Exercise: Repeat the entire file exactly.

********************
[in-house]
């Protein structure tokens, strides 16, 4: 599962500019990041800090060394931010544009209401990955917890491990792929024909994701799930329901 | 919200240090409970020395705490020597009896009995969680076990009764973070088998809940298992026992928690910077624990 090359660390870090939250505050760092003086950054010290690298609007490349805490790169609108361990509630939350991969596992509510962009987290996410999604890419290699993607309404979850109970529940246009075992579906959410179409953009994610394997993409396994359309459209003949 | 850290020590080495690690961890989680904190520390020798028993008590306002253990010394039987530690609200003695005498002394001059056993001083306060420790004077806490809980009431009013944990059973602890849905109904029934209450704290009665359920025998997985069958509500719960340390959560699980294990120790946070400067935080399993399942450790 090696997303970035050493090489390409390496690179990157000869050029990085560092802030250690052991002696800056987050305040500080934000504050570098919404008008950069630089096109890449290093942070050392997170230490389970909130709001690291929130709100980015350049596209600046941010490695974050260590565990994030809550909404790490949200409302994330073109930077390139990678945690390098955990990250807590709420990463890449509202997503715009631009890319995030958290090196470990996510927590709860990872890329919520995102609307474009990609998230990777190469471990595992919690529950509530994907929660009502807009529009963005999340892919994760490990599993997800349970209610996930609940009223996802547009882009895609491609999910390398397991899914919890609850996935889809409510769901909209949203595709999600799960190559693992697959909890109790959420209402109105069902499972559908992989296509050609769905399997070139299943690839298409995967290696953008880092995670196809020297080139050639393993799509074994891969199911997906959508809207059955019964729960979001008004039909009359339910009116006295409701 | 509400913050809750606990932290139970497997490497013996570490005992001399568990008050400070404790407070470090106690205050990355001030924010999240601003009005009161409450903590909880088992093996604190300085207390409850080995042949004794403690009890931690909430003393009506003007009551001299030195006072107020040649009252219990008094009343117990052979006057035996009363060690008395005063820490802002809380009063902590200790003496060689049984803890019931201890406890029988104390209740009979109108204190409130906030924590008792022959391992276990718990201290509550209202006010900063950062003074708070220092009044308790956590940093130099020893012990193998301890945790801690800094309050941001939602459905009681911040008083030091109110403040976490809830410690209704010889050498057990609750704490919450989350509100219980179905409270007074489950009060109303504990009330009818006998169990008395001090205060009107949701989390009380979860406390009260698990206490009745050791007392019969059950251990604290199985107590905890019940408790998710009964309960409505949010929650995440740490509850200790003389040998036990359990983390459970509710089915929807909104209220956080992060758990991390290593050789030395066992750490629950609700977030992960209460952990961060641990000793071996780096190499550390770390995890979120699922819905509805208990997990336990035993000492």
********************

[in-house]
């Protein structure tokens, strides 16, 4: 599962500019990041800090060394931010544009209401990955917890491990792929024909994701799930329901 | 919200240090409970020395705490020597009896009995969680076990009764973070088998809940298992026992928690910077624990 090359660390870090939250505050760092003086950054010290690298609007490349805490790169609108361990509630939350991969596992509510962009987290996410999604890419290699993607309404979850109970529940246009075992579906959410179409953009994610394997993409396994359309459209003949 | 850290020590080495690690961890989680904190520390020798028993008590306002253990010394039987530690609200003695005498002394001059056993001083306060420790004077806490809980009431009013944990059973602890849905109904029934209450704290009665359920025998997985069958509500719960340390959560699980294990120790946070400067935080399993399942450790 090696997303970035050493090489390409390496690179990157000869050029990085560092802030250690052991002696800056987050305040500080934000504050570098919404008008950069630089096109890449290093942070050392997170230490389970909130709001690291929130709100980015350049596209600046941010490695974050260590565990994030809550909404790490949200409302994330073109930077390139990678945690390098955990990250807590709420990463890449509202997503715009631009890319995030958290090196470990996510927590709860990872890329919520995102609307474009990609998230990777190469471990595992919690529950509530994907929660009502807009529009963005999340892919994760490990599993997800349970209610996930609940009223996802547009882009895609491609999910390398397991899914919890609850996935889809409510769901909209949203595709999600799960190559693992697959909890109790959420209402109105069902499972559908992989296509050609769905399997070139299943690839298409995967290696953008880092995670196809020297080139050639393993799509074994891969199911997906959508809207059955019964729960979001008004039909009359339910009116006295409701 | 509400913050809750606990932290139970497997490497013996570490005992001399568990008050400070404790407070470090106690205050990355001030924010999240601003009005009161409450903590909880088992093996604190300085207390409850080995042949004794403690009890931690909430003393009506003007009551001299030195006072107020040649009252219990008094009343117990052979006057035996009363060690008395005063820490802002809380009063902590200790003496060689049984803890019931201890406890029988104390209740009979109108204190409130906030924590008792022959391992276990718990201290509550209202006010900063950062003074708070220092009044308790956590940093130099020893012990193998301890945790801690800094309050941001939602459905009681911040008083030091109110403040976490809830410690209704010889050498057990609750704490919450989350509100219980179905409270007074489950009060109303504990009330009818006998169990008395001090205060009107949701989390009380979860406390009260698990206490009745050791007392019969059950251990604290199985107590905890019940408790998710009964309960409505949010929650995440740490509850200790003389040998036990359990983390459970509710089915929807909104209220956080992060758990991390290593050789030395066992750490629950609700977030992960209460952990961060641990000793071996780096190499550390770390995890979120699922819905509805208990997990336990035993000492």